[Part 1]: 51 things you can do from TIME
Here’s a shout-out to the JC1/Year 5 IP students who have completed or are going to complete their PW journey soon, all the best and hope you enjoyed yourself during the final presentation (as much as I have) (: For the A level students, study hard and it’ll be all over very soon!
On a more environmental note, I was reading the TIME coffee table book on climate change and their writing and photos are absolutely stunning! (: But what really caught by eye was the 51 suggestions that they offered regarding action against climate change, shall adapt 2 here which I think you can do as well! Look out for the other parts from 51 things you can do from TIME (: All text quoted directly from TIME’s coffee table book Global Warming.
1. Change your lightbulbs
The hottest thing in household energy savings is the compact fluorescent lightbulb (CFL), a funny-looking swirl that fits into standard sockets. CFLs cost three to ive times as much as conventional incandescent bulbs yet use one-quarter the electricity and last several years longer. They are available virtually everywhere lightbulbs are sold.
One caveat: most labels don’t say “CFL” (GE calls its bulbs Energy Savers), and in some cases the telltale twist is enclosed in frosted glass. The wattage gives them away: many 7-watt CFLs are comparable to a regular 40-watt bulb, 26 watts is the typical CFL equivalent of 100watts and so on. Or just look for the Energy Star label.
CFLs have come a long way since they were first introduced in the mid-’90s (they don’t flicker as much when you turn them on, for one thing), but because each bulb still contains 5mg of mercury, you’re not supposed to toss them out with regular trash, where they could end up in a landfill. The bulbs are one more thing for your to sort in the recycling bin.
Light-emitting diodes, or LEDs, don’t have this problem, but they can require a bit of DIY rewiring. LEDs work great as accents and task lights, and you can also buy LED desk and floor lamps. But if you’re just looking to put a green bulb in your favourite table lamp, CFL is the way to go.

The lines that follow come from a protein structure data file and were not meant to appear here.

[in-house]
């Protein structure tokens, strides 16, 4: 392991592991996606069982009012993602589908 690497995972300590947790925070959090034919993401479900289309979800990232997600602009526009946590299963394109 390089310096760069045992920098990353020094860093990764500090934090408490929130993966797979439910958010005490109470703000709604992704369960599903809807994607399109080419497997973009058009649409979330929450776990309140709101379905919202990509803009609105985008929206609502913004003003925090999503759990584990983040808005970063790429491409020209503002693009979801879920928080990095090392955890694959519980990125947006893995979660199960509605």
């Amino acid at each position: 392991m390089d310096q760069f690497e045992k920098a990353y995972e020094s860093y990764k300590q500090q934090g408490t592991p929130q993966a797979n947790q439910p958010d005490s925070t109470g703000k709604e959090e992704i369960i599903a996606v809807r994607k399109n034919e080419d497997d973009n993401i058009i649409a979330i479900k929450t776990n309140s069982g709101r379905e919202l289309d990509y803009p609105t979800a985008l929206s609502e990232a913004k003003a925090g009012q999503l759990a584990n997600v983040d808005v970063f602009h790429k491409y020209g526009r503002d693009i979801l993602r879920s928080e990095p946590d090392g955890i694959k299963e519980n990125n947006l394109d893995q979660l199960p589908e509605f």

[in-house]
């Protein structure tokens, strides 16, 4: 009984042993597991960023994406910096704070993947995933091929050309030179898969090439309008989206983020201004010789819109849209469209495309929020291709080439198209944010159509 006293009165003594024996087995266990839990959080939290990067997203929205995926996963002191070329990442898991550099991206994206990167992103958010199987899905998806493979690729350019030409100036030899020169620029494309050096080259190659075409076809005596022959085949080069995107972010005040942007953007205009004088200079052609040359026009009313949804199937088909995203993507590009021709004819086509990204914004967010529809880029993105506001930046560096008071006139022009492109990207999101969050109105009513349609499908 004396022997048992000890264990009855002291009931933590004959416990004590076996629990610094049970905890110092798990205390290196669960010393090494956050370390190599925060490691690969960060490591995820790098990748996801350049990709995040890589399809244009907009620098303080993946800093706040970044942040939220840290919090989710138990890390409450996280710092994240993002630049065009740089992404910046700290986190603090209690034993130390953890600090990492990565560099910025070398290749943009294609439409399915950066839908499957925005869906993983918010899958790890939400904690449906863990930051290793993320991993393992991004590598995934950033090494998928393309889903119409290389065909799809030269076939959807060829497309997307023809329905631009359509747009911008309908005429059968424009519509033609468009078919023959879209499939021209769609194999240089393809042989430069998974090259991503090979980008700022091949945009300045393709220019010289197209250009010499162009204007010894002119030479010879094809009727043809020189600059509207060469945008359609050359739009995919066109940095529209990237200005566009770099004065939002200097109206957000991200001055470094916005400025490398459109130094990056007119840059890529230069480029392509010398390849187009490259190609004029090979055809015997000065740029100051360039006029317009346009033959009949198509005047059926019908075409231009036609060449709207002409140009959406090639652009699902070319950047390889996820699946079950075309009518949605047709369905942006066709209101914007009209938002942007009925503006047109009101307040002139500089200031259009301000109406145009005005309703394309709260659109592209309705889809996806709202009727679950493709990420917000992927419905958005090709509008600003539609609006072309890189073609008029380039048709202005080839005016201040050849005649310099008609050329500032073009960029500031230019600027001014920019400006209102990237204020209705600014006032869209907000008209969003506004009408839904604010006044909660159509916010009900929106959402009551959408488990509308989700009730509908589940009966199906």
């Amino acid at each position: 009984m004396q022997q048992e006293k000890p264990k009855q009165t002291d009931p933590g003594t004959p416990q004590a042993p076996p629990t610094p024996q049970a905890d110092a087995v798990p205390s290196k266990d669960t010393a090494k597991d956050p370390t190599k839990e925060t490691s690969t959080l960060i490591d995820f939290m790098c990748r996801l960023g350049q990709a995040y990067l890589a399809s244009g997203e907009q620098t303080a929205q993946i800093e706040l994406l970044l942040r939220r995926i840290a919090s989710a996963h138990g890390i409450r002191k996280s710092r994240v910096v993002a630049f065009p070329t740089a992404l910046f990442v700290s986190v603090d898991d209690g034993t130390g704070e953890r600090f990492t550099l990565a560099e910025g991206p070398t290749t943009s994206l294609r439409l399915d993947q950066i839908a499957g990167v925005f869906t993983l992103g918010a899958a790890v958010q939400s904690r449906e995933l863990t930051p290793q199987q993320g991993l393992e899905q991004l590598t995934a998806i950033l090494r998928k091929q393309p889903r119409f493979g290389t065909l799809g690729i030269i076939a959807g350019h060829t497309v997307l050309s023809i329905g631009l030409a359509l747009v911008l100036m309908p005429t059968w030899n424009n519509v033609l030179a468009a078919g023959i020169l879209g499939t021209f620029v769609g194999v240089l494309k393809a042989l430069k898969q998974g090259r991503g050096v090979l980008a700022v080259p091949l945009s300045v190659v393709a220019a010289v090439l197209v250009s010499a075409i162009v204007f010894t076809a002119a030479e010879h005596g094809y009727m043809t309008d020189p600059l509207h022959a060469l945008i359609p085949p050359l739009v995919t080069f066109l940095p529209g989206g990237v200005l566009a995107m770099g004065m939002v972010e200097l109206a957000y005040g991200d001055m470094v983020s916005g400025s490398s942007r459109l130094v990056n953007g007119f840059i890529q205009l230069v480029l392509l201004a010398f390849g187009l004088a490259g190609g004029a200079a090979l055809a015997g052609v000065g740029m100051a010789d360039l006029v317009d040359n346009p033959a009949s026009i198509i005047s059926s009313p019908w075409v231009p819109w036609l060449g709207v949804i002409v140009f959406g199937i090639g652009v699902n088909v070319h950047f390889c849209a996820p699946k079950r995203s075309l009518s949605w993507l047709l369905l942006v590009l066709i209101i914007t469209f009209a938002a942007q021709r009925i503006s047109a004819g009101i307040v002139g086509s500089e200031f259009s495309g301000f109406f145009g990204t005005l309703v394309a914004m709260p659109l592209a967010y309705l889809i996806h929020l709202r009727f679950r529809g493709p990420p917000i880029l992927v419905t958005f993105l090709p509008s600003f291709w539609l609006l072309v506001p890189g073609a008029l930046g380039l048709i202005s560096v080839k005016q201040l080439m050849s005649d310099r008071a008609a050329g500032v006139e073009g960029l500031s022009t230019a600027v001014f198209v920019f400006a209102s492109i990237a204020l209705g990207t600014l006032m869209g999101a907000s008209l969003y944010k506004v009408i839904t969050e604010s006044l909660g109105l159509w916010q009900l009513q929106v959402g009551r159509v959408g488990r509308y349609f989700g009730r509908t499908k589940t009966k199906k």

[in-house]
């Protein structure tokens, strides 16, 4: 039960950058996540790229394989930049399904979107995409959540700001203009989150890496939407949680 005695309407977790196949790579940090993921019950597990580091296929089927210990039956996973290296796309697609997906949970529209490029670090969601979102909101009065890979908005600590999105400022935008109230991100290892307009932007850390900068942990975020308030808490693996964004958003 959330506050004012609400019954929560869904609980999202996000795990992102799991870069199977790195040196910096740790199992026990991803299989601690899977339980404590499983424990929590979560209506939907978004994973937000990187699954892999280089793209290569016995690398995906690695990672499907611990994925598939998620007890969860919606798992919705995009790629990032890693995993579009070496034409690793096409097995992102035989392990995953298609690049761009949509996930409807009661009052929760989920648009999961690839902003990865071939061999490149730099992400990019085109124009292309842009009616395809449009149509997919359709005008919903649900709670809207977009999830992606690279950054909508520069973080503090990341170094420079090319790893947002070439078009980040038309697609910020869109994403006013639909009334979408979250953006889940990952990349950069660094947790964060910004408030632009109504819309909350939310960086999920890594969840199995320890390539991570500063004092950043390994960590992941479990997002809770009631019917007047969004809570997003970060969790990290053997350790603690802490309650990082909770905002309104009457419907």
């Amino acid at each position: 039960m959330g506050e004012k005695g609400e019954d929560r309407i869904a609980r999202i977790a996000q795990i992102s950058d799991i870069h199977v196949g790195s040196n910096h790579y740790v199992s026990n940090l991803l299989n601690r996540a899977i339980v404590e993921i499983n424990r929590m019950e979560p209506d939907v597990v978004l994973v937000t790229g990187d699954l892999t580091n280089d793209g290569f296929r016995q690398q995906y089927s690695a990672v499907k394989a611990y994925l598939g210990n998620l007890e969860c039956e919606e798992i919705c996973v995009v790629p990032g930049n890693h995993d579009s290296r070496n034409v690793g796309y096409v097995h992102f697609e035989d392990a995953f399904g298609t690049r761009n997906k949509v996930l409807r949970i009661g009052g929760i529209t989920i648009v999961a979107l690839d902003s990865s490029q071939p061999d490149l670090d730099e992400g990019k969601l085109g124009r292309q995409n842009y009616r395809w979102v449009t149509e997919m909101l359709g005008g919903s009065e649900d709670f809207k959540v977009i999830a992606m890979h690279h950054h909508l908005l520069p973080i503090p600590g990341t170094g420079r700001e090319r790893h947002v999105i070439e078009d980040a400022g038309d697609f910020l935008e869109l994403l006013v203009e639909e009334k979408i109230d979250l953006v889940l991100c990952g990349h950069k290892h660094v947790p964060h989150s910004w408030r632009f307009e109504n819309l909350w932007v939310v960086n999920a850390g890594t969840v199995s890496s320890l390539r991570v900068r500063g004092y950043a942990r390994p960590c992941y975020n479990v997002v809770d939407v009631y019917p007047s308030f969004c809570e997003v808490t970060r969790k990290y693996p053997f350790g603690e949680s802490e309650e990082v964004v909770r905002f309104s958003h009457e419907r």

Note: for a more Singaporean context, check out http://www.e2singapore.gov.sg/energy-saving-tips.html (:
2. Light up your city
Cities can save energy – and money – by illuminating public spaces with LEDs, or light-emitting diodes. In December 2006, Raleigh, N.C., turned one floor of a municipal parking agarge into a testing ground for LEDs (see the before-and-after photos at cree.com/LEDcity). The new white, brighter fixtures use 40% less electricity than the high-pressure sodium bulbs they replaced. Although they cost two to three times as much, they can go five or more years without upkeep. Traditional bulbs must be replaced every 18 months. Other types of LEDs are already at work in traffic lights, outdoor displays (like those in New York City’s Times Squre) and stadiums; airports even use LEDs on their taxi-ways. If your city is still burning tax money on old lights, ask the mayor why.
So check out more energy efficient and sustainable lighting for not only your home, but also your shops, and outdoor displays! If you have relatives, or friends who run their own businesses and are going to set up shop, do tell them to use green, energy efficient lighting (: It makes a huge difference, not just at financial cost, but also environmental cost!